Stuart Forster is a Sunderland-based freelance photographer and features writer.

From 2004 until 2008 he was based in Bangalore, India, from where he travelled regularly to explore the cities and regions of India and Asia. With strong interests in people, local cultures, history, places and cuisines, Stuart has written for a number of magazines including Discover India, National Geographic Kids and Open Skies (the inflight magazine of Emirates Airlines) in addition to contributing to glossy travel guides on the Indian states of Kerala and Karnataka.

His images have also been published in books such as Indien - Eine Bildreise and China - Eine Bildreise, both published by National Geographic in 2009, and The Seventy Wonders of China (Thames and Hudson, 2007).

Though Stuart tends to concentrate on travel and feature photography, he also enjoys interacting with people at events and news photography. One of his images, from a Tibetan demonstration in Delhi in March 2008, was selected for the National Union of Journalists' Photography Matters exhibition, a collection of 50 news images from 2007 and 2008.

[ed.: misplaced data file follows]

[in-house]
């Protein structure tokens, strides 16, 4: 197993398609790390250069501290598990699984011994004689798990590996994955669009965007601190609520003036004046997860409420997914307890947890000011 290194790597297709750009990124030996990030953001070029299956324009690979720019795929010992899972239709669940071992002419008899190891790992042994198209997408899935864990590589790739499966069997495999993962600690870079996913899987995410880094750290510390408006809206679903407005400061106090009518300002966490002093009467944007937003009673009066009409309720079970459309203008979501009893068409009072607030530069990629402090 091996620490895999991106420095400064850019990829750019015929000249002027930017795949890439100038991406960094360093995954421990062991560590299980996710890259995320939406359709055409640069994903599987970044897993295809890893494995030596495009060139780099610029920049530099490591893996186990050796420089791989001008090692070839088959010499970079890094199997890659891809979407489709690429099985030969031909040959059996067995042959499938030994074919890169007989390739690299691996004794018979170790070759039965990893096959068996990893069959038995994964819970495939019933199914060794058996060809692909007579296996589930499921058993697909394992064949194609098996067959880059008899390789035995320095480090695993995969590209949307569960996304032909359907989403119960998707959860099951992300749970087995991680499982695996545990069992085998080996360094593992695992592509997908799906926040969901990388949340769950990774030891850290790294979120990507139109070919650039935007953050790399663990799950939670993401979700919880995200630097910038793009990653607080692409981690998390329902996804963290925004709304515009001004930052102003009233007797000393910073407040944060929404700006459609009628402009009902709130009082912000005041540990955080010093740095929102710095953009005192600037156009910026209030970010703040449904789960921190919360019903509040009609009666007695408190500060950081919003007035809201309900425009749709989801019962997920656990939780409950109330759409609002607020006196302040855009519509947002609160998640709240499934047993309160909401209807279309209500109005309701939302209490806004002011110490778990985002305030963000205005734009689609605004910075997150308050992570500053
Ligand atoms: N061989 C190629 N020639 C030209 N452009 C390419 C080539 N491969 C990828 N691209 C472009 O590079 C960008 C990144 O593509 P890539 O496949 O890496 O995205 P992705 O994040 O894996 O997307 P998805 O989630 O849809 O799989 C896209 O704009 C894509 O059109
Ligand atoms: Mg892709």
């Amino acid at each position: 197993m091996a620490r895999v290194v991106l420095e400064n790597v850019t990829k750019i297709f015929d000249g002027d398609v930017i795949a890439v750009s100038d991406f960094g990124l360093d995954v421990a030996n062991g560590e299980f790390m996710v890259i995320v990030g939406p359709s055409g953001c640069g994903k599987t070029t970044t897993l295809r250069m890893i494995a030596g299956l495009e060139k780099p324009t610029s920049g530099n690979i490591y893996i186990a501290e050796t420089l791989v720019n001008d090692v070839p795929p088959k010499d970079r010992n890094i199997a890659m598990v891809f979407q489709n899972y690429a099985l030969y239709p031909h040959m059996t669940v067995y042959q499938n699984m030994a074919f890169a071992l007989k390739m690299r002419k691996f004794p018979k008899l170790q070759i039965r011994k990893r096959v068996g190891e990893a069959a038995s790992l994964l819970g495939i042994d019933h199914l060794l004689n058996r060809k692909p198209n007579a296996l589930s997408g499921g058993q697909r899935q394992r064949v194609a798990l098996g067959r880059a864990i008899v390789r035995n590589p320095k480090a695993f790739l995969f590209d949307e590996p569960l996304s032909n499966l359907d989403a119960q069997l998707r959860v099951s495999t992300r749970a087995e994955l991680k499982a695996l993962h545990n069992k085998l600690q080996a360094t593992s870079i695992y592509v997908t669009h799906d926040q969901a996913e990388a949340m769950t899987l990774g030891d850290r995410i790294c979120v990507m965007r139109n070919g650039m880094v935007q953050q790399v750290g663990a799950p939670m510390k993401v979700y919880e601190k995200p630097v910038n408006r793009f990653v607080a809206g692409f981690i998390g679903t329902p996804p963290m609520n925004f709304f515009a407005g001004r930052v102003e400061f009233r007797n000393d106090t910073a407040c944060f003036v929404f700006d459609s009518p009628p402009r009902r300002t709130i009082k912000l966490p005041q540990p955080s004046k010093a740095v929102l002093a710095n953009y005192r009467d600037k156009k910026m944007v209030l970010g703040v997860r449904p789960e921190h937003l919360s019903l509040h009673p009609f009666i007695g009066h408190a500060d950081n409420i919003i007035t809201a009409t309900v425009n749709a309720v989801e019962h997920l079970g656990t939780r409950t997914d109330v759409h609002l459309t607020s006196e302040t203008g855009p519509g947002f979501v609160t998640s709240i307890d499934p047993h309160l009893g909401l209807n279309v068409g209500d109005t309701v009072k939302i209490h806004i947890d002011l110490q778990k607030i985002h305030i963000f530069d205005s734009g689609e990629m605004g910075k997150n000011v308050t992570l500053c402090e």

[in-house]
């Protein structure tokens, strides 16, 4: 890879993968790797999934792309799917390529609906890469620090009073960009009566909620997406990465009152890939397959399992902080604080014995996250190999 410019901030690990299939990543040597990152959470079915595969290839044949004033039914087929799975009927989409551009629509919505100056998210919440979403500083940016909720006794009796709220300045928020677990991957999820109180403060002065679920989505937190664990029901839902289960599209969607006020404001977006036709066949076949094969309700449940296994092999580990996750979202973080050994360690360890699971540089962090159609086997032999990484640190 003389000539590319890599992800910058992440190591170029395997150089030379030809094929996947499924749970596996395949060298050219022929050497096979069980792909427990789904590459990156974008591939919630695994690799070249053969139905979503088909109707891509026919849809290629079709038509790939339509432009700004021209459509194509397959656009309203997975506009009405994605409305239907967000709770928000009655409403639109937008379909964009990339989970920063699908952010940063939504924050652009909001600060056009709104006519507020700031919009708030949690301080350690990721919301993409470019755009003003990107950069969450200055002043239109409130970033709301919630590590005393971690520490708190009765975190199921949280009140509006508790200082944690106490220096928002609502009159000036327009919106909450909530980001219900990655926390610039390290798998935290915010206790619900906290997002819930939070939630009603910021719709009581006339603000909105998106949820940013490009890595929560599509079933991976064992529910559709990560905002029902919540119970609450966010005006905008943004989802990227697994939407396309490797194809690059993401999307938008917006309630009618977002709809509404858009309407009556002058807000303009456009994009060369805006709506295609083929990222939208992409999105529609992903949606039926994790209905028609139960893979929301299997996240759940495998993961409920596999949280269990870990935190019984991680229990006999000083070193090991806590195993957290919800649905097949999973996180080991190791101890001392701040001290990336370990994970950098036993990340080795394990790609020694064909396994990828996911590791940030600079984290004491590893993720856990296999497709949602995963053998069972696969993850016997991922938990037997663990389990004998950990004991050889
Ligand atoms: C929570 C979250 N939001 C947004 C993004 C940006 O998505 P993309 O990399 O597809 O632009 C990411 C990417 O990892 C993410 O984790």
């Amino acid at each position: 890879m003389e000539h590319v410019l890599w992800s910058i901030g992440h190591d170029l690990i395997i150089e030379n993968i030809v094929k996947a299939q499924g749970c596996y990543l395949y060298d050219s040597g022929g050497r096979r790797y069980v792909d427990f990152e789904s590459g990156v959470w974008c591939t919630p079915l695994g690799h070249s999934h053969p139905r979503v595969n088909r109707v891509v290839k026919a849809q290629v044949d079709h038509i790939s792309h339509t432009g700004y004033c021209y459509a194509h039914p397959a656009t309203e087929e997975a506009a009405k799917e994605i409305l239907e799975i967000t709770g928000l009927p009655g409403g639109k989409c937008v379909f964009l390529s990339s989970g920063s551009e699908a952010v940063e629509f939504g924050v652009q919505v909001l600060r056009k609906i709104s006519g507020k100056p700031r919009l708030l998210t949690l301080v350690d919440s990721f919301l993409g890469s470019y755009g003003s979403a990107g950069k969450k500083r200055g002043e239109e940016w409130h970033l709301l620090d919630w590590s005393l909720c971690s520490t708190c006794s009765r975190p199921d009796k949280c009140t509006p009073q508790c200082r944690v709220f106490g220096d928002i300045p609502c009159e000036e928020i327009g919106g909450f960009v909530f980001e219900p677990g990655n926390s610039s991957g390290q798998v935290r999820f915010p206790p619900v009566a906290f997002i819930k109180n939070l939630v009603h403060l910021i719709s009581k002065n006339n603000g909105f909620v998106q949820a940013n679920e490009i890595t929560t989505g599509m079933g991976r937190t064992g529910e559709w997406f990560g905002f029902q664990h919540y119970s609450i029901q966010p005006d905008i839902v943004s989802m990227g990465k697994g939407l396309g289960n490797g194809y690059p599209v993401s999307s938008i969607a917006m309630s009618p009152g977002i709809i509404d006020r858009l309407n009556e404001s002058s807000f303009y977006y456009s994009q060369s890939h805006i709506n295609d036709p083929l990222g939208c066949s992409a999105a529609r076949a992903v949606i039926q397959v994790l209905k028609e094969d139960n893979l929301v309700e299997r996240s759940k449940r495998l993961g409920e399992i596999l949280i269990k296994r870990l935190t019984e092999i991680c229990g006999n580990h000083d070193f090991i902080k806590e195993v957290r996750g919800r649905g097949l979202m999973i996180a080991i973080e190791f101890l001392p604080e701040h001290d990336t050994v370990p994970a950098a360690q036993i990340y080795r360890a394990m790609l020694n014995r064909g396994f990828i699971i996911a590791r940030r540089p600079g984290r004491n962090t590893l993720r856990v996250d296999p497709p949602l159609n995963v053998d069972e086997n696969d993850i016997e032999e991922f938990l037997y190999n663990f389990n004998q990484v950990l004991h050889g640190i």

A small selection of Stuart's work can be seen on his website.


"I grew up in the north-east of England and started visiting Northumberland as a boy. For that I have my parents to thank; they made an effort to ensure that I grew up with an awareness of our region's heritage and attractions. Consequently, I've many fond memories of the county from that time. I still enjoy walking along Hadrian's Wall, visits to historic locations such as Hexham Abbey and Holy Island, and strolling on the county's stunningly beautiful, though sometimes windswept, beaches.

I think that Northumberland can still be categorised as one of England's hidden gems, in the sense that it often gets overlooked by many foreign tourists and, despite decent rail links with both London and Edinburgh, probably doesn't get as many domestic visitors as it deserves. I passionately believe that the county's landscape and coastline is among the most beautiful in our country. And thanks to the days when the Scots and the English used to dispute the border, and reivers raided cattle either side of it, Northumberland has some fantastic castles and market towns rich in character."